Bartleby, the Scrivener
After closely reading Bartleby, the scrivener, I found it rather difficult to figure out exactly who the antagonist was. The story is told by the protagonist, a safe elderly man who runs a practice on Wall Street. When he hires a new scrivener, Bartleby to his staff, the protagonist finds trouble getting him to work. Whenever the lawyer has a request for Bartleby, he would answer with the simple reply of “I would prefer not to.” The protagonist sees the world in a new and unsettling light after his experience with Bartleby.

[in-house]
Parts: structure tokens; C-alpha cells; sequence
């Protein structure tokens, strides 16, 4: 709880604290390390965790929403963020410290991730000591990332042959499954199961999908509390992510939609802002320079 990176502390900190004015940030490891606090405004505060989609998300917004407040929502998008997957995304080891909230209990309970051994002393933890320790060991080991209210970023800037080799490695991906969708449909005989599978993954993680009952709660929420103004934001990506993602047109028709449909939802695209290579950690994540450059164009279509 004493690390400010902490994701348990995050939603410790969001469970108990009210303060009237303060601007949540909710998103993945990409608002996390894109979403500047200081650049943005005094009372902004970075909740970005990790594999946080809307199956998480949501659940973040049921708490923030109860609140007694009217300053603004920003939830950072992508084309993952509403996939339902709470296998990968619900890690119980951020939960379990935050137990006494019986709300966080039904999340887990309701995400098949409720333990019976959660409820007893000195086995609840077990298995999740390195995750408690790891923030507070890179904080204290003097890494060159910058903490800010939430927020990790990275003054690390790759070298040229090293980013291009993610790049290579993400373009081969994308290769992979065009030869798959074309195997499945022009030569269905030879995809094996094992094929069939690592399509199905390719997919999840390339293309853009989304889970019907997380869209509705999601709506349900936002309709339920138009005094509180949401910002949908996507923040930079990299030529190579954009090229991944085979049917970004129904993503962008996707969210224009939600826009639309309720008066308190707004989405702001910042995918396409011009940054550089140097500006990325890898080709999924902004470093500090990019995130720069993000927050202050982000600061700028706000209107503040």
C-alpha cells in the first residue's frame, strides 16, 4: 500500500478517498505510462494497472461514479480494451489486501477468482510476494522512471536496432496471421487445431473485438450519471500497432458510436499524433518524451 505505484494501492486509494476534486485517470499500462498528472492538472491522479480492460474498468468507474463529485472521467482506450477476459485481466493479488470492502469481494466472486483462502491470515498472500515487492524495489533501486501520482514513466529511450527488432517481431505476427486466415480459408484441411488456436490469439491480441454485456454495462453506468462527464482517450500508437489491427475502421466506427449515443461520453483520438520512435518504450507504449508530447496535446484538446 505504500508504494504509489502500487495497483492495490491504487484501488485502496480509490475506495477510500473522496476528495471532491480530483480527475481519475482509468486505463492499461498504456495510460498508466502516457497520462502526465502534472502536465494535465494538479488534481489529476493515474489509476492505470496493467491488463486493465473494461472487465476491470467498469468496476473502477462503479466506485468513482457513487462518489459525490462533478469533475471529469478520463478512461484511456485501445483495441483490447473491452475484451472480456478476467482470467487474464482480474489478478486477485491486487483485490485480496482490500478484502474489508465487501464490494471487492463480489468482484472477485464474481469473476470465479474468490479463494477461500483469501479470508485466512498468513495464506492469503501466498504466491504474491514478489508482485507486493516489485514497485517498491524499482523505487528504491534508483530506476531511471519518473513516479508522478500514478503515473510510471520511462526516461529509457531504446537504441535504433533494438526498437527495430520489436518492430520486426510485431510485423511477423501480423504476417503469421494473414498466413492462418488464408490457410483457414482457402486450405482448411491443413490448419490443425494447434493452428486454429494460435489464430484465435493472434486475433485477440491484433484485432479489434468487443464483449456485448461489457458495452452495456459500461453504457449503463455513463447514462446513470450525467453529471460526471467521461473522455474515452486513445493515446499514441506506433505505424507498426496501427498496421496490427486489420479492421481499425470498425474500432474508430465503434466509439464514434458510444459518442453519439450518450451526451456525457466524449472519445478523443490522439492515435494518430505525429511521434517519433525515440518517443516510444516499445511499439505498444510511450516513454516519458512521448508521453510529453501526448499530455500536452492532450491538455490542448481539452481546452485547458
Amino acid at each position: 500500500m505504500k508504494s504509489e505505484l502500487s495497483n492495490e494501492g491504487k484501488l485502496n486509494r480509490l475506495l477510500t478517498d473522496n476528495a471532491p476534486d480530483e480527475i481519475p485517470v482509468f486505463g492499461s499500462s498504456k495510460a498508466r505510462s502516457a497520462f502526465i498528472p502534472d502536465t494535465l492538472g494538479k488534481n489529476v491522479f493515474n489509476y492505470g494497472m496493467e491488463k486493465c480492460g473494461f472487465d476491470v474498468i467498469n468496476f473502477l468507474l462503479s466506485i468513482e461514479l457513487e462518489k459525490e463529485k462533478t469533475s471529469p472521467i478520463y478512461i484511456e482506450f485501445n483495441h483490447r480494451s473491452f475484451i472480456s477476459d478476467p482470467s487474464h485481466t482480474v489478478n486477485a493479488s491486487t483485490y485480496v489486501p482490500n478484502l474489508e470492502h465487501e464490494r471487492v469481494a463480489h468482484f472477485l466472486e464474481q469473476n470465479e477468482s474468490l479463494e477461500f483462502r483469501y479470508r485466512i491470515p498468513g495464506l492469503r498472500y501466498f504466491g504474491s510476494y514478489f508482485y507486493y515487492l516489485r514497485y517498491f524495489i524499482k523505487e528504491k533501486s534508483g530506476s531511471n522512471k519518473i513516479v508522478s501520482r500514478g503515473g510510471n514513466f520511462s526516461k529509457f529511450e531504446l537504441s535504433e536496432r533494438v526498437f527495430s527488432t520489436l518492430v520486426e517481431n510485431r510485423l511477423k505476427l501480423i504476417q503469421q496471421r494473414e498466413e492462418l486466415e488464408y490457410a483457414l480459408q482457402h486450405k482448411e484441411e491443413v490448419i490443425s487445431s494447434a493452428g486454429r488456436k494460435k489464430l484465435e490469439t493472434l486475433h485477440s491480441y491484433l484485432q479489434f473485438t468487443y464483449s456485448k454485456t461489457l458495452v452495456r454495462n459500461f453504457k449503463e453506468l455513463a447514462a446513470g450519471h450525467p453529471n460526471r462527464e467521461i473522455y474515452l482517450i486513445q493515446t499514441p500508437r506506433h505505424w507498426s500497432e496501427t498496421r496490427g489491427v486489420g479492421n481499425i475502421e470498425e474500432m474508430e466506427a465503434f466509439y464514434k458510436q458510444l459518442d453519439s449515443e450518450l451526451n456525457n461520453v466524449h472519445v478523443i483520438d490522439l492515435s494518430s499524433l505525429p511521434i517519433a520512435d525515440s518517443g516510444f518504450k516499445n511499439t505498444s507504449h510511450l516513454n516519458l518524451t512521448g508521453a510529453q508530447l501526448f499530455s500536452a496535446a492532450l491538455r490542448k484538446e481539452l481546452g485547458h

Melville was able to create vivid images of the characters through the descriptions given by the narrator. His descriptions of Turkey, Nippers and Ginger Nut gave a powerful visualization and really put you into the story. The story seemed to revolve around the conflict between Bartleby and the narrator, but the reactions of the supporting characters responding to the strange behavior was what gave the reader their basic opinion of Bartleby. The negative opinions of the other three copyists made Bartleby the basic antagonist of the story. My opinion of Bartleby had changed drastically throughout the story. The deeper I got into the story, the more I tried to figure out the reasoning for his disobedience. He seemed to find life pointless and he wasn’t going to pretend that his life had meaning to him. When he states his preference to not do the tasks, he states his protest against the everyday routines that make life normal. He stood by this protest all the way to his death, which he did by starving. At first he seemed to be odd and at times very disrespectful, but now that I understand the reasoning of his attitude I have new found respect for him. For not faking enthusiasm for life, he was himself until his death. My opinion toward the antagonist also changed through the story. At the beginning of the story he believed that the easiest path is the best...